Soymilk is a natural remedy against hyperpigmentation. Soy contains active ingredients like vitamin E and isoflavones, both of which inhibit melanogenesis. A host of commercial skincare products also use soy to treat hyperpigmentation.14

6. Pineapple And/Or Papaya Juice

Apply the fresh juice of pineapple and/or papaya with a cotton ball on your problem spots and let it stay for at least 10 minutes. Wash it off after that.15

How it works

Both fruits have natural skin lightening properties. Papaya contains the enzyme papain, which is also a gentle exfoliant. It helps removes dead skin cells making way for new and brighter skin cells. Both orange and green papaya are effective although green papaya is richer in papain. Papain is often an ingredient in commercial skin lightening creams.

Pineapple juice is commonly used as a home remedy against hyperpigmentation though research is yet to confirm its skin lightening properties. Some of pineapple’s sulfur and phenolic compounds are believed to have potential in lightening the skin.16

7. Cucumber And Aloe

Blend half a cucumber. Add 2 tablespoons of plain aloe juice, and 1 tablespoon each of honey and whole-fat condensed milk. You can add some kaolin clay to thicken the paste. Apply the paste on a clean and dry face and any other trouble spots, leave for about 15 minutes and then wash it off with tepid water.17

You could also apply cucumber juice or cucumber slices on your eyes to remove dark circles and puffiness.18

How it works

Cucumber is a natural skin lightener and has been used for ages for removing dark spots and patches. It inhibits melanogenesis and has antioxidant and anti-inflammatory properties.19

Aloin, the active ingredient in aloe vera leaf extracts, induces powerful melanin-aggregating effects, helping to lighten the skin.20

8. Other Remedies For Hyperpigmentation

  • Vitamin E is an effective tyrosinase inhibitor in addition to other properties that make it effective against hyperpigmentation. A clinical double-blinded study showed improvement of melasma and other skin pigment issues with topical vitamins C and E.21
  • Grape seed extracts contain proanthocyanidin, a powerful antioxidant. Although there is no study on the topical consumption of grape seed extracts, oral intake for 6 months has been found to be beneficial in treating hyperpigmentation.22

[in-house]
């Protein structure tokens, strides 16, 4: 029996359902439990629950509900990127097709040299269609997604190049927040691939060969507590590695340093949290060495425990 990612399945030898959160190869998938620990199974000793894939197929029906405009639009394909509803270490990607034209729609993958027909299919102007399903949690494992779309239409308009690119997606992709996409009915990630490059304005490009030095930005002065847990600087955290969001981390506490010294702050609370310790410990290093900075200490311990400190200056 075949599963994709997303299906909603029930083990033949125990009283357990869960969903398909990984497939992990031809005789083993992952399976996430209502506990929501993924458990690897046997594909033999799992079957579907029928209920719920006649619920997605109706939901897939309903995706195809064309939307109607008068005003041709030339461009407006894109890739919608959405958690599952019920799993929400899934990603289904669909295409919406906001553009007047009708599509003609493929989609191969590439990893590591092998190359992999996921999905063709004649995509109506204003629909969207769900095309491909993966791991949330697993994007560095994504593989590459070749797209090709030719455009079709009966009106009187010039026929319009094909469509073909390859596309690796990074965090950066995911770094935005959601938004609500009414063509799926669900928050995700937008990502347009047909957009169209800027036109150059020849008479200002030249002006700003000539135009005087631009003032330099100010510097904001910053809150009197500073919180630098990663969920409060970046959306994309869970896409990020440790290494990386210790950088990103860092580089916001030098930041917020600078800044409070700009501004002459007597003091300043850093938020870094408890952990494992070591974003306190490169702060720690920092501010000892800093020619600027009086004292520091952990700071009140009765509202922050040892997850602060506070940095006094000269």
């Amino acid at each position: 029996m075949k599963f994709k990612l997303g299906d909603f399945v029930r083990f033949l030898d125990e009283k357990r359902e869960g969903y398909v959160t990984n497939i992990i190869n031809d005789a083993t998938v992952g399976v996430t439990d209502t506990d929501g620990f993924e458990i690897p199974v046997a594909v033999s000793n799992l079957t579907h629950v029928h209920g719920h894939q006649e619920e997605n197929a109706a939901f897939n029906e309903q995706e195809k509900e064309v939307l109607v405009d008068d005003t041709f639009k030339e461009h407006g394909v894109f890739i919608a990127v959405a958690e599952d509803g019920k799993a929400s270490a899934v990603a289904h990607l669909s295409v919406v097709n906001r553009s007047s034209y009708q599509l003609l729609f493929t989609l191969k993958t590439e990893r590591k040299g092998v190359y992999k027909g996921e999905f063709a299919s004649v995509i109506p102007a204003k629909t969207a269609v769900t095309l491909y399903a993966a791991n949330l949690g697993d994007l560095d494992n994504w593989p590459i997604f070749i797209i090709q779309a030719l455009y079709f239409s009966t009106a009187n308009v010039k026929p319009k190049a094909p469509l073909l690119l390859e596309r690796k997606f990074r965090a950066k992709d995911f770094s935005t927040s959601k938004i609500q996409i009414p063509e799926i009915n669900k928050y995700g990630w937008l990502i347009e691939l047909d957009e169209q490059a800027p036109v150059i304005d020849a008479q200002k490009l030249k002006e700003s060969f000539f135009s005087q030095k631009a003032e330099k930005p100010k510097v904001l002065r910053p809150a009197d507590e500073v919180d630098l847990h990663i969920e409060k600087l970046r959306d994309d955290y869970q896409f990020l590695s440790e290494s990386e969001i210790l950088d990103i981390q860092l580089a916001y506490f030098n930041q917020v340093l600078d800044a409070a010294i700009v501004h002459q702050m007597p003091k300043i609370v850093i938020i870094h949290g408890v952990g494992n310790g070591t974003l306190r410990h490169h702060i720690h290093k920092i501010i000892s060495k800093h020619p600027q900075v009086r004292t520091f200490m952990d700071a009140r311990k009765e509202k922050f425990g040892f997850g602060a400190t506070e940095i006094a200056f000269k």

• Rosehip contains methanolic extracts that can inhibit melanogenesis. In fact, the rosehip plant itself can prevent skin pigmentation when taken orally.23
  • Neem leaves are rich in flavones and other ingredients that could help reduce photodamage, including hyperpigmentation, especially liver spots.24

Simple Measures To Prevent Hyperpigmentation

While these natural remedies can help if you have a case of hyperpigmentation, there are some steps you can put in place to minimize its chances in the first place.

  • Stay hydrated: For starters, you need to keep yourself hydrated at all times. Drinking plenty of water will help you get rid of harmful toxins.25
  • Eat skin-friendly food: Eating a healthy diet can do wonders for your skin tone and overall health too. Food that is rich in omega-3 fatty acids as well as vitamins C and E is what you need to boost blood and oxygen flow to your skin.26

Vitamin C can be consumed in the form of fruits and vegetables like orange, grapefruit, banana, apple, peach, raw tomato, and cooked spinach. Vitamin E-rich foods include almonds, sunflower seeds, salmon, and avocado. Food sources of omega-3 are fatty fish, nuts (especially walnuts), flax seeds, flaxseed oil, vegetable oils such as rapeseed and soybean, and leafy vegetables such as Brussels sprouts, kale, salad greens, and spinach.

  • Avoid sun damage: Avoiding sun damage is one of the primary ways to protect your skin. You can try staying indoors between 10:00 AM and 2:00 PM as this is the time when the sun’s rays are the strongest. You could also protect your skin with ample clothing and by applying proper sunscreen with UVA and UVB protection.27

Types Of Hyperpigmentation

1. Melasma

Also known as chloasma, this type of hyperpigmentation typically occurs on the face – on the cheeks, forehead, temple, and above the upper lip. Exposure to sunlight is an important factor that triggers melasma. From tan colored to deep brown, melasma patches can be any shade in between. They usually form identical patches on both sides of the face.

Melasma is more common among women although men sometimes get it too. It is usually associated with hormonal changes, and that makes it common during pregnancy, among women taking oral contraceptives, or undergoing hormone replacement therapy (HRT). No wonder it is sometimes called the “mask of pregnancy”.28

2. Liver Spots